Words and Photo by Zoe Weir
Friends of Havoc Meadows have been working hard to record and conserve the high biodiversity at Havoc meadow in Dumbarton.
Zoe Weir founder of Friends of Havoc and nearby Friends of Dumbarton Foreshore reports on how the two groups have been operating during lockdown.
The meadows at Havoc have come into their own this summer, with a whole new generation enjoying their unspoilt beauty.
New species for the meadow are being found every week, showing that nature can recover if we give it a chance.
Across the whole area, we have seen people rediscovering an appreciation of untamed spaces.
Out went the uptight, outdated Victorian ideal of rigid order, allowing us to remember what we once knew; that wild plants and animals are a wonder, not a danger.
Reduced mowing and vehicle use has given us clean air, lush grasses, birdsong and uplifting wildlife encounters.
After the pandemic, we can apply this to our surroundings and give more room to a fuller variety of living things. Humans did not evolve to exist in a lifeless vacuum; we need to let things grow and breathe, including ourselves!
Socially Distanced Litter Picking
Meanwhile Friends of Dumbarton Foreshore litter-picking group have been able to keep going, by working individually along adjoining stretches – we have even had new members join during the pandemic.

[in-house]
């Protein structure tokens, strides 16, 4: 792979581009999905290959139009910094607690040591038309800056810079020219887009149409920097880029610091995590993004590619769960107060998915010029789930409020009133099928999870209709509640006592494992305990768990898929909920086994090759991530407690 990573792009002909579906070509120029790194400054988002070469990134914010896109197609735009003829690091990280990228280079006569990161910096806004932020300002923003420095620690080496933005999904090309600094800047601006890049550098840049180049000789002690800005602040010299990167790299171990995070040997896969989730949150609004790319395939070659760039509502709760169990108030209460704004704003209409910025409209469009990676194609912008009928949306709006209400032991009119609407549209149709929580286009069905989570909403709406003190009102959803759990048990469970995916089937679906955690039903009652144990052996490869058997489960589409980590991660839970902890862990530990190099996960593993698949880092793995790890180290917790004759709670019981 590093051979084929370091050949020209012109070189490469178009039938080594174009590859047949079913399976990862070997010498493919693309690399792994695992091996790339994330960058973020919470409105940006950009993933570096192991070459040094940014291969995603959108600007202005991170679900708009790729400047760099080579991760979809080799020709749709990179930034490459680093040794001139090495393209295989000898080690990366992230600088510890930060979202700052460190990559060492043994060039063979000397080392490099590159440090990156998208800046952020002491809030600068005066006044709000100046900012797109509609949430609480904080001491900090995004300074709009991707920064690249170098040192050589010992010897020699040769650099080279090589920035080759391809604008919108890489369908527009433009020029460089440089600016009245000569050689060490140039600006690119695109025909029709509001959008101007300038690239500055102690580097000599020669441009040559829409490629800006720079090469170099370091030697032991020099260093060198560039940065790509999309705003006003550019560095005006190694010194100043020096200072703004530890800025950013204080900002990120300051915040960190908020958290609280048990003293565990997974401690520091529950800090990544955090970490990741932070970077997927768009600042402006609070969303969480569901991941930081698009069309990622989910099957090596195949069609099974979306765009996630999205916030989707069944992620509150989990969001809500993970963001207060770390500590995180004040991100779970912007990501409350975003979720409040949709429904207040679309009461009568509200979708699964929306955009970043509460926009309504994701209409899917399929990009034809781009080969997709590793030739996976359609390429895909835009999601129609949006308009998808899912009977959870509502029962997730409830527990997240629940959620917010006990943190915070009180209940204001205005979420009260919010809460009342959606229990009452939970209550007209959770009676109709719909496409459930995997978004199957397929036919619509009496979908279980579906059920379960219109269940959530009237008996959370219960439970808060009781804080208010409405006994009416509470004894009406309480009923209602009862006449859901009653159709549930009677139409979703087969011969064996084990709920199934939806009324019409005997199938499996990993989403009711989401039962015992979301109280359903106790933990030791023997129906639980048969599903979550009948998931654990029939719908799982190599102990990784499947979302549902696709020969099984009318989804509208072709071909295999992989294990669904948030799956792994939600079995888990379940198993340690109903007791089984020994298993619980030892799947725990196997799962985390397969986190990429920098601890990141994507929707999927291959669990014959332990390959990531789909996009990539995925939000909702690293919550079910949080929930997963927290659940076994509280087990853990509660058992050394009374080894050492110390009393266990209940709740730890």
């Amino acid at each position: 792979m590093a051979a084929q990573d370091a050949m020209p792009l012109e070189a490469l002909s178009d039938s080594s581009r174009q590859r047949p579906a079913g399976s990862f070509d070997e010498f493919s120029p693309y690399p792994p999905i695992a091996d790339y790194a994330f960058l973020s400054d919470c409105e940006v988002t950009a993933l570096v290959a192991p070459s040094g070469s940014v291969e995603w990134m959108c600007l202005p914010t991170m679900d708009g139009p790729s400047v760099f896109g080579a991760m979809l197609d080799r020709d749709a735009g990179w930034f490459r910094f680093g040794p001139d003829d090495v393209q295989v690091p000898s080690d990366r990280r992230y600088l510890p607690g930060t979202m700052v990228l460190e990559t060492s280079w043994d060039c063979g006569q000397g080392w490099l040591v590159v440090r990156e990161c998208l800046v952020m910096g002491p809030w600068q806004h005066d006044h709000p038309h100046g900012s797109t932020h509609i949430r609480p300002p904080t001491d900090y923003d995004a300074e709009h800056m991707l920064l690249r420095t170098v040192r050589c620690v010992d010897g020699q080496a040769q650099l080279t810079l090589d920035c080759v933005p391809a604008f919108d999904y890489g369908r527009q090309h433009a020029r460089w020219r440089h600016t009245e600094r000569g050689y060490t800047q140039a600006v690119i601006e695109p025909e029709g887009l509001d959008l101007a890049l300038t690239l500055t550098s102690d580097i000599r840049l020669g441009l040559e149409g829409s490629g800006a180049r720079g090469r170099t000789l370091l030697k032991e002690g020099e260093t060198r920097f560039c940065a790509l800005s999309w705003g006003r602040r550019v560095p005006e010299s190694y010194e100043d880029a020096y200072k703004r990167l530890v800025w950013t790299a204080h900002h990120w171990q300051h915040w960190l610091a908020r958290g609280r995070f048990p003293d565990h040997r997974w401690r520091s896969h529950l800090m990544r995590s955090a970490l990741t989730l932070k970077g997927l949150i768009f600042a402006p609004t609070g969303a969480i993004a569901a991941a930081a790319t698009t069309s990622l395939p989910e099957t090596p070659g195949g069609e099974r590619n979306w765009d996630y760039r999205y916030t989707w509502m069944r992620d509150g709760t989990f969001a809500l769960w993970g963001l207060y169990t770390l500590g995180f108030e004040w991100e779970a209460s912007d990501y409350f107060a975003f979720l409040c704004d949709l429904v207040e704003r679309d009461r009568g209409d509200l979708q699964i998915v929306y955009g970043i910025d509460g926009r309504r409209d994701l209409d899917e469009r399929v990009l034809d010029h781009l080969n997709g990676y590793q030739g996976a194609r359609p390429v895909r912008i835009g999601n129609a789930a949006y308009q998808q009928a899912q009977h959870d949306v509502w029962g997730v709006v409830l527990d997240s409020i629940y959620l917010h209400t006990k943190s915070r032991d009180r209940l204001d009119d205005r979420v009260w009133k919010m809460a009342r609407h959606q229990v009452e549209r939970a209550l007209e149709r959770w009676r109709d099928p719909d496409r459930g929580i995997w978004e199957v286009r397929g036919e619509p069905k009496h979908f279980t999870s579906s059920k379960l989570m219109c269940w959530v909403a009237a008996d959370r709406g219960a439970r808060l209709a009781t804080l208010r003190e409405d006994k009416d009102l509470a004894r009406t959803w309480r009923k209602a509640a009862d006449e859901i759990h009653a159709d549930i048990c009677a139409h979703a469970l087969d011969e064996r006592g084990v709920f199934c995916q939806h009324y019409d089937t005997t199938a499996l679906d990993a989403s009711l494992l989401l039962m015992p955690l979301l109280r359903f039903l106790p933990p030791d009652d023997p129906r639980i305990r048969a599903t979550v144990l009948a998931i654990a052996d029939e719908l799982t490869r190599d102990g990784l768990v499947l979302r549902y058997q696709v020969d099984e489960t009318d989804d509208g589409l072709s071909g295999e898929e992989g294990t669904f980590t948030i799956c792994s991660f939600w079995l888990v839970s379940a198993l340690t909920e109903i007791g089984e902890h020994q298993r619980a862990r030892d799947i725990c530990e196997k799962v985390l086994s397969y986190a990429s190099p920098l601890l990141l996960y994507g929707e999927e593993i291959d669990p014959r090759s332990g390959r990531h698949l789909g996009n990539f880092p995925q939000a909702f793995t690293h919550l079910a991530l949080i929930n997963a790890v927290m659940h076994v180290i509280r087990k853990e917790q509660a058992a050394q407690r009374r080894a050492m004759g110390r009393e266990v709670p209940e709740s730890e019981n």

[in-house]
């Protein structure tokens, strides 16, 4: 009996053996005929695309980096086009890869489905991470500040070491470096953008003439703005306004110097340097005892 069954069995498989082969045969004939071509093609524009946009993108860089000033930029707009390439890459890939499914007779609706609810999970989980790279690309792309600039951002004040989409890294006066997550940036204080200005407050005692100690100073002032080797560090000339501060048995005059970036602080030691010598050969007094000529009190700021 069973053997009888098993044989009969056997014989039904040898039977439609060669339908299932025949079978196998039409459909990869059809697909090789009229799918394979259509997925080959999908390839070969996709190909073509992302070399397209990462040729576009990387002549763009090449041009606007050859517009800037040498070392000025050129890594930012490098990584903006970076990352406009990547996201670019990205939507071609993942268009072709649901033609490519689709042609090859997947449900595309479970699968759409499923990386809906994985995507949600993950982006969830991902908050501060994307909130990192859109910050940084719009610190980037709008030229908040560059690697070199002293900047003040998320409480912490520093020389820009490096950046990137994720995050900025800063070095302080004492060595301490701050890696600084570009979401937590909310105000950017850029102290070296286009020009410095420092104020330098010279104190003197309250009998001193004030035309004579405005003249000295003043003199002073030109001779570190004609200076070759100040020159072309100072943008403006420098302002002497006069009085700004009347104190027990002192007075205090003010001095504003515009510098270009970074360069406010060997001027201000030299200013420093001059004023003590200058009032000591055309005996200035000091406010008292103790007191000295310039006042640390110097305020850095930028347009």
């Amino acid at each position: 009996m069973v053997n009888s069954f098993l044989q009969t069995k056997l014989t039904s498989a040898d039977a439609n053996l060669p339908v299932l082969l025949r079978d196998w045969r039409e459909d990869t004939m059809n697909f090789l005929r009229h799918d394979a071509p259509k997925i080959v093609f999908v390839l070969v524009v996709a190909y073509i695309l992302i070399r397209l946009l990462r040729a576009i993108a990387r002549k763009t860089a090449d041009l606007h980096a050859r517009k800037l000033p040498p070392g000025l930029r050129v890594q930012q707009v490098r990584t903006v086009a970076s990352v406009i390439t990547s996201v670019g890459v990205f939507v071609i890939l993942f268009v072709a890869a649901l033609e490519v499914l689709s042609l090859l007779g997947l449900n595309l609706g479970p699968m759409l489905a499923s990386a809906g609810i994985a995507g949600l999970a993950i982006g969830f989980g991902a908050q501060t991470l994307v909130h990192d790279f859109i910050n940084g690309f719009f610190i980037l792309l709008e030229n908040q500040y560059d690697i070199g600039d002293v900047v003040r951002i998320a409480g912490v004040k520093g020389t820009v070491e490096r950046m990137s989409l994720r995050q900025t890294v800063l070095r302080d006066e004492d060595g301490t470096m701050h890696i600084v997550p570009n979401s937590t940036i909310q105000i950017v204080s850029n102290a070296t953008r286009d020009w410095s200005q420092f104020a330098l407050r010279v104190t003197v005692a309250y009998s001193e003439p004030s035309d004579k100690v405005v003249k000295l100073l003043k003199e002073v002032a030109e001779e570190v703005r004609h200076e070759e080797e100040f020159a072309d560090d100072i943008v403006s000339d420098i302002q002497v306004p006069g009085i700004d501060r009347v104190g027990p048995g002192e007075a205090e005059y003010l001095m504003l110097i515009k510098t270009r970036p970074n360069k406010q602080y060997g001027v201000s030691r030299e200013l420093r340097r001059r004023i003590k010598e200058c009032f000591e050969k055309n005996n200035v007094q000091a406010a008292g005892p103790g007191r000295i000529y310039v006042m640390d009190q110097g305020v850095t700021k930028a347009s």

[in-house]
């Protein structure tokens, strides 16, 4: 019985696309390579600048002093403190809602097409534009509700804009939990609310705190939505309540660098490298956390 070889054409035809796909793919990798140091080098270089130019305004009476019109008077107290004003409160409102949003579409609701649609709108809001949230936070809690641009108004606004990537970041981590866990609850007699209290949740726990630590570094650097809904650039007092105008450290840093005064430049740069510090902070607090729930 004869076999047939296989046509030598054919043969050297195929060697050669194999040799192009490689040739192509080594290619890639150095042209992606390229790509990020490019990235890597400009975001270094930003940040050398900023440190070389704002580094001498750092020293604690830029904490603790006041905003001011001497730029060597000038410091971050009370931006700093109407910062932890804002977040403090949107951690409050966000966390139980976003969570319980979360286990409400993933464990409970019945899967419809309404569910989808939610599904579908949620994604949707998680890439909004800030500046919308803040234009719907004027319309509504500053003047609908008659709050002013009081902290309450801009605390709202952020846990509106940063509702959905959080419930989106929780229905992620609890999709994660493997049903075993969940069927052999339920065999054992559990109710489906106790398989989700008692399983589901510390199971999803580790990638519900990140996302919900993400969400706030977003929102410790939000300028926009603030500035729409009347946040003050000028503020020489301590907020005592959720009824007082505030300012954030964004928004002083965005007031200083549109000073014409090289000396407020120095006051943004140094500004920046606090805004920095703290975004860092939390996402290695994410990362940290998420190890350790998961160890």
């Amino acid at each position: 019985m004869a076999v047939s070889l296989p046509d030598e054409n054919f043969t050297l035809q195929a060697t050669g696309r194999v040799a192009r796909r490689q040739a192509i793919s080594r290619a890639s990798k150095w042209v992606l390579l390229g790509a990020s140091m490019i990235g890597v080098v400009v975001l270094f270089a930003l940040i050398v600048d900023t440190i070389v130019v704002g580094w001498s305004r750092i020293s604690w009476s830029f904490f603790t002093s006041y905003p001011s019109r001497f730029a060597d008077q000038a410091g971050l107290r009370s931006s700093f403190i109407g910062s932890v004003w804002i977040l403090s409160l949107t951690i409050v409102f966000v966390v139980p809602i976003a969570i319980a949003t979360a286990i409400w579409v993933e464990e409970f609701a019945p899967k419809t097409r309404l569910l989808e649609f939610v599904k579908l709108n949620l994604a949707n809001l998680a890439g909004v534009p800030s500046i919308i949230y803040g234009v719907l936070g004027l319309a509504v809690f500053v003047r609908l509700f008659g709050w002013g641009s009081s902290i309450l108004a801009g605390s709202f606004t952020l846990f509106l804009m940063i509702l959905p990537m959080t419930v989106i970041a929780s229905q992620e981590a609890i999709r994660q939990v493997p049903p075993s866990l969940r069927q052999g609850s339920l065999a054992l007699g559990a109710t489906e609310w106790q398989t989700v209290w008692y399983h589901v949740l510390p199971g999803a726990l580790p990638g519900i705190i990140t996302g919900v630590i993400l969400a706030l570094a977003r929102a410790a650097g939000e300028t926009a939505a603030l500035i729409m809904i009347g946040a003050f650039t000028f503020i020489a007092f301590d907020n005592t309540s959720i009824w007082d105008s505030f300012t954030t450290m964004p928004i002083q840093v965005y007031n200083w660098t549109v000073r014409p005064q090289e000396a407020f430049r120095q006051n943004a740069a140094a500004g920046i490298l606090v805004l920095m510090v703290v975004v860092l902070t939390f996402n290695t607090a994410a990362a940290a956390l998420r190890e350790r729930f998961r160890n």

There are still a few stretches up for grabs so get in touch via Facebook.
We have seen more people than ever enjoying shore walks, many of them taking the time to stop and thank us for your efforts, which we love.
During all the fear and stress, the restorative power of our local rivers and lochs has never been more vital.
We are worried though about rubber gloves, especially those discarded near drains.
These, along with balloons of all kinds, are especially lethal to our local seals and porpoises, as well as to lambs and birds.
We would love to see a post-pandemic world move away from them and other throw-away plastics, as these make up 60% of Clyde marine litter.